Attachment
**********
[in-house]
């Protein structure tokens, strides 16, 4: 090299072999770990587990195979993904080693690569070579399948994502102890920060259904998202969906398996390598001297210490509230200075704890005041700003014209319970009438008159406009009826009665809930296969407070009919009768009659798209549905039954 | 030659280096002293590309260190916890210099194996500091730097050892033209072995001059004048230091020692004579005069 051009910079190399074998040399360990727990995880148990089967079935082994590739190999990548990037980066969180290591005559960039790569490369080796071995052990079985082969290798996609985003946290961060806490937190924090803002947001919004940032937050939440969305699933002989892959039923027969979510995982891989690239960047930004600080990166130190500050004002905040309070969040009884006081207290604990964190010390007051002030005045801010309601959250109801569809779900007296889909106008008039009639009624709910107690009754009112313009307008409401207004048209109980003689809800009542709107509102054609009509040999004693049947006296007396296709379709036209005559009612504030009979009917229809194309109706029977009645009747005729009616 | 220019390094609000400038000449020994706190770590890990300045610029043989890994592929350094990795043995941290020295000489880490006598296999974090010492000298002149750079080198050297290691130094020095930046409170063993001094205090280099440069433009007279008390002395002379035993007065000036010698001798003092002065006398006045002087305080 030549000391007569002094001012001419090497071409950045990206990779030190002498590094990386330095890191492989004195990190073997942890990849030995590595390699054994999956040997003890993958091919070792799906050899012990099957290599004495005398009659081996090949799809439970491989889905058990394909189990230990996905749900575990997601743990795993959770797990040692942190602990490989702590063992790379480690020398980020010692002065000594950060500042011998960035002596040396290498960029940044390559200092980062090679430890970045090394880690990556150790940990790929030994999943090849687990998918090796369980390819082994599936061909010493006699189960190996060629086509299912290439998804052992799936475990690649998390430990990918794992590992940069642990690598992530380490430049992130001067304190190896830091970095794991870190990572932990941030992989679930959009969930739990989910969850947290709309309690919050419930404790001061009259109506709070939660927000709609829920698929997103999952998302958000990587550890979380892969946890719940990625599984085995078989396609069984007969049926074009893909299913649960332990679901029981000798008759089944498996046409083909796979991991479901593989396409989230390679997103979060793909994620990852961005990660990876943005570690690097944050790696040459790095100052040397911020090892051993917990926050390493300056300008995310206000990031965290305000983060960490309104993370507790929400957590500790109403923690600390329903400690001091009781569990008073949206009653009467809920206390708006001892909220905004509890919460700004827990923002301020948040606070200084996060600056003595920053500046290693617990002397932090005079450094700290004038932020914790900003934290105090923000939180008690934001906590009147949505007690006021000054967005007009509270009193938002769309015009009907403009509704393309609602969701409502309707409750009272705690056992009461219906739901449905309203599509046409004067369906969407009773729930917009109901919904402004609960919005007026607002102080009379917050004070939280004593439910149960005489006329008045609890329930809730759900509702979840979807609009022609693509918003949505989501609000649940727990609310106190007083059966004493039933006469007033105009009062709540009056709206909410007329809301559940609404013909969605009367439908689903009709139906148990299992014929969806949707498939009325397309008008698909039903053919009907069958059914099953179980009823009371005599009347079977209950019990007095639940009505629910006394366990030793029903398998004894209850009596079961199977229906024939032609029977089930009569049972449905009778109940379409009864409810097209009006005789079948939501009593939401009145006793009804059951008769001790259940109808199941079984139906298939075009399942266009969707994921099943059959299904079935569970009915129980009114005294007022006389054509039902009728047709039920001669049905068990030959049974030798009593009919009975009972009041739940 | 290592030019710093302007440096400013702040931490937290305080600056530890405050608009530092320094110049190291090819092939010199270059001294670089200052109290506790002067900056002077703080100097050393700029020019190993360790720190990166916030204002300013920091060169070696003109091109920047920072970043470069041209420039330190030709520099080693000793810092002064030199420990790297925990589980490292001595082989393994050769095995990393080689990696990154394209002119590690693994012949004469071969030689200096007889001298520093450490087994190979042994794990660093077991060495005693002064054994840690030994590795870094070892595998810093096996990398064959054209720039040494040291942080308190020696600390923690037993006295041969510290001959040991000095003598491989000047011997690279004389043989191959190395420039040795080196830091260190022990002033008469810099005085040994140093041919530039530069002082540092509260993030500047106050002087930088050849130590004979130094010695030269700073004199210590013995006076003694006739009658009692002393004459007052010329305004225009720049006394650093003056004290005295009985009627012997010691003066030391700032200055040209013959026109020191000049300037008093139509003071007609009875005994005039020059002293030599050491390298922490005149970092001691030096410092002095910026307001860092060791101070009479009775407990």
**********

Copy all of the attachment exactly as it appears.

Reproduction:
[in-house]
């Protein structure tokens, strides 16, 4: 090299072999770990587990195979993904080693690569070579399948994502102890920060259904998202969906398996390598001297210490509230200075704890005041700003014209319970009438008159406009009826009665809930296969407070009919009768009659798209549905039954 | 030659280096002293590309260190916890210099194996500091730097050892033209072995001059004048230091020692004579005069 051009910079190399074998040399360990727990995880148990089967079935082994590739190999990548990037980066969180290591005559960039790569490369080796071995052990079985082969290798996609985003946290961060806490937190924090803002947001919004940032937050939440969305699933002989892959039923027969979510995982891989690239960047930004600080990166130190500050004002905040309070969040009884006081207290604990964190010390007051002030005045801010309601959250109801569809779900007296889909106008008039009639009624709910107690009754009112313009307008409401207004048209109980003689809800009542709107509102054609009509040999004693049947006296007396296709379709036209005559009612504030009979009917229809194309109706029977009645009747005729009616 | 220019390094609000400038000449020994706190770590890990300045610029043989890994592929350094990795043995941290020295000489880490006598296999974090010492000298002149750079080198050297290691130094020095930046409170063993001094205090280099440069433009007279008390002395002379035993007065000036010698001798003092002065006398006045002087305080 030549000391007569002094001012001419090497071409950045990206990779030190002498590094990386330095890191492989004195990190073997942890990849030995590595390699054994999956040997003890993958091919070792799906050899012990099957290599004495005398009659081996090949799809439970491989889905058990394909189990230990996905749900575990997601743990795993959770797990040692942190602990490989702590063992790379480690020398980020010692002065000594950060500042011998960035002596040396290498960029940044390559200092980062090679430890970045090394880690990556150790940990790929030994999943090849687990998918090796369980390819082994599936061909010493006699189960190996060629086509299912290439998804052992799936475990690649998390430990990918794992590992940069642990690598992530380490430049992130001067304190190896830091970095794991870190990572932990941030992989679930959009969930739990989910969850947290709309309690919050419930404790001061009259109506709070939660927000709609829920698929997103999952998302958000990587550890979380892969946890719940990625599984085995078989396609069984007969049926074009893909299913649960332990679901029981000798008759089944498996046409083909796979991991479901593989396409989230390679997103979060793909994620990852961005990660990876943005570690690097944050790696040459790095100052040397911020090892051993917990926050390493300056300008995310206000990031965290305000983060960490309104993370507790929400957590500790109403923690600390329903400690001091009781569990008073949206009653009467809920206390708006001892909220905004509890919460700004827990923002301020948040606070200084996060600056003595920053500046290693617990002397932090005079450094700290004038932020914790900003934290105090923000939180008690934001906590009147949505007690006021000054967005007009509270009193938002769309015009009907403009509704393309609602969701409502309707409750009272705690056992009461219906739901449905309203599509046409004067369906969407009773729930917009109901919904402004609960919005007026607002102080009379917050004070939280004593439910149960005489006329008045609890329930809730759900509702979840979807609009022609693509918003949505989501609000649940727990609310106190007083059966004493039933006469007033105009009062709540009056709206909410007329809301559940609404013909969605009367439908689903009709139906148990299992014929969806949707498939009325397309008008698909039903053919009907069958059914099953179980009823009371005599009347079977209950019990007095639940009505629910006394366990030793029903398998004894209850009596079961199977229906024939032609029977089930009569049972449905009778109940379409009864409810097209009006005789079948939501009593939401009145006793009804059951008769001790259940109808199941079984139906298939075009399942266009969707994921099943059959299904079935569970009915129980009114005294007022006389054509039902009728047709039920001669049905068990030959049974030798009593009919009975009972009041739940 | 290592030019710093302007440096400013702040931490937290305080600056530890405050608009530092320094110049190291090819092939010199270059001294670089200052109290506790002067900056002077703080100097050393700029020019190993360790720190990166916030204002300013920091060169070696003109091109920047920072970043470069041209420039330190030709520099080693000793810092002064030199420990790297925990589980490292001595082989393994050769095995990393080689990696990154394209002119590690693994012949004469071969030689200096007889001298520093450490087994190979042994794990660093077991060495005693002064054994840690030994590795870094070892595998810093096996990398064959054209720039040494040291942080308190020696600390923690037993006295041969510290001959040991000095003598491989000047011997690279004389043989191959190395420039040795080196830091260190022990002033008469810099005085040994140093041919530039530069002082540092509260993030500047106050002087930088050849130590004979130094010695030269700073004199210590013995006076003694006739009658009692002393004459007052010329305004225009720049006394650093003056004290005295009985009627012997010691003066030391700032200055040209013959026109020191000049300037008093139509003071007609009875005994005039020059002293030599050491390298922490005149970092001691030096410092002095910026307001860092060791101070009479009775407990």